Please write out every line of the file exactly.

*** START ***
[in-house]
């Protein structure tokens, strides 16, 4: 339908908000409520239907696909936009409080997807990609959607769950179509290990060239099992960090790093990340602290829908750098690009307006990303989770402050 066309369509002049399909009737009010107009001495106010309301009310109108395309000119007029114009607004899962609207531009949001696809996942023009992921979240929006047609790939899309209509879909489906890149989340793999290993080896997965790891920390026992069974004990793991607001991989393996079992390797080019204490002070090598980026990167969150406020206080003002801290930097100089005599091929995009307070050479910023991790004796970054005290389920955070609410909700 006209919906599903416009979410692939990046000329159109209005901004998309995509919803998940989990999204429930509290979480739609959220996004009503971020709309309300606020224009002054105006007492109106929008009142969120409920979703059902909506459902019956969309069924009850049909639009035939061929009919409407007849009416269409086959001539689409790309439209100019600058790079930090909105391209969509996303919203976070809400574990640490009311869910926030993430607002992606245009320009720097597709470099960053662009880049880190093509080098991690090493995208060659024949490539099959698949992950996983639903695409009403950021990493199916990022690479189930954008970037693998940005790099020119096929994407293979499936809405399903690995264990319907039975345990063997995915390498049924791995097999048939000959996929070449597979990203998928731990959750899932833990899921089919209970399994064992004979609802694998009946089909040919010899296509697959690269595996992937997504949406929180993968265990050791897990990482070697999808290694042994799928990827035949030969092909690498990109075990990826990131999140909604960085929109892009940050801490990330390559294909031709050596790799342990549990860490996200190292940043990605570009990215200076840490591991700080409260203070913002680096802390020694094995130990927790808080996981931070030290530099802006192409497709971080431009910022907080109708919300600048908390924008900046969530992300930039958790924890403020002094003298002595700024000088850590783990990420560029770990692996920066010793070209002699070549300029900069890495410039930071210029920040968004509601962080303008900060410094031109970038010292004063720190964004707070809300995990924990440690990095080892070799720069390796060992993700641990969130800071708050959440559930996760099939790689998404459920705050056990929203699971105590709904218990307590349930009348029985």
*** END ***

[in-house]
């Protein structure tokens, strides 16, 4: 339908908000409520239907696909936009409080997807990609959607769950179509290990060239099992960090790093990340602290829908750098690009307006990303989770402050 066309369509002049399909009737009010107009001495106010309301009310109108395309000119007029114009607004899962609207531009949001696809996942023009992921979240929006047609790939899309209509879909489906890149989340793999290993080896997965790891920390026992069974004990793991607001991989393996079992390797080019204490002070090598980026990167969150406020206080003002801290930097100089005599091929995009307070050479910023991790004796970054005290389920955070609410909700 006209919906599903416009979410692939990046000329159109209005901004998309995509919803998940989990999204429930509290979480739609959220996004009503971020709309309300606020224009002054105006007492109106929008009142969120409920979703059902909506459902019956969309069924009850049909639009035939061929009919409407007849009416269409086959001539689409790309439209100019600058790079930090909105391209969509996303919203976070809400574990640490009311869910926030993430607002992606245009320009720097597709470099960053662009880049880190093509080098991690090493995208060659024949490539099959698949992950996983639903695409009403950021990493199916990022690479189930954008970037693998940005790099020119096929994407293979499936809405399903690995264990319907039975345990063997995915390498049924791995097999048939000959996929070449597979990203998928731990959750899932833990899921089919209970399994064992004979609802694998009946089909040919010899296509697959690269595996992937997504949406929180993968265990050791897990990482070697999808290694042994799928990827035949030969092909690498990109075990990826990131999140909604960085929109892009940050801490990330390559294909031709050596790799342990549990860490996200190292940043990605570009990215200076840490591991700080409260203070913002680096802390020694094995130990927790808080996981931070030290530099802006192409497709971080431009910022907080109708919300600048908390924008900046969530992300930039958790924890403020002094003298002595700024000088850590783990990420560029770990692996920066010793070209002699070549300029900069890495410039930071210029920040968004509601962080303008900060410094031109970038010292004063720190964004707070809300995990924990440690990095080892070799720069390796060992993700641990969130800071708050959440559930996760099939790689998404459920705050056990929203699971105590709904218990307590349930009348029985």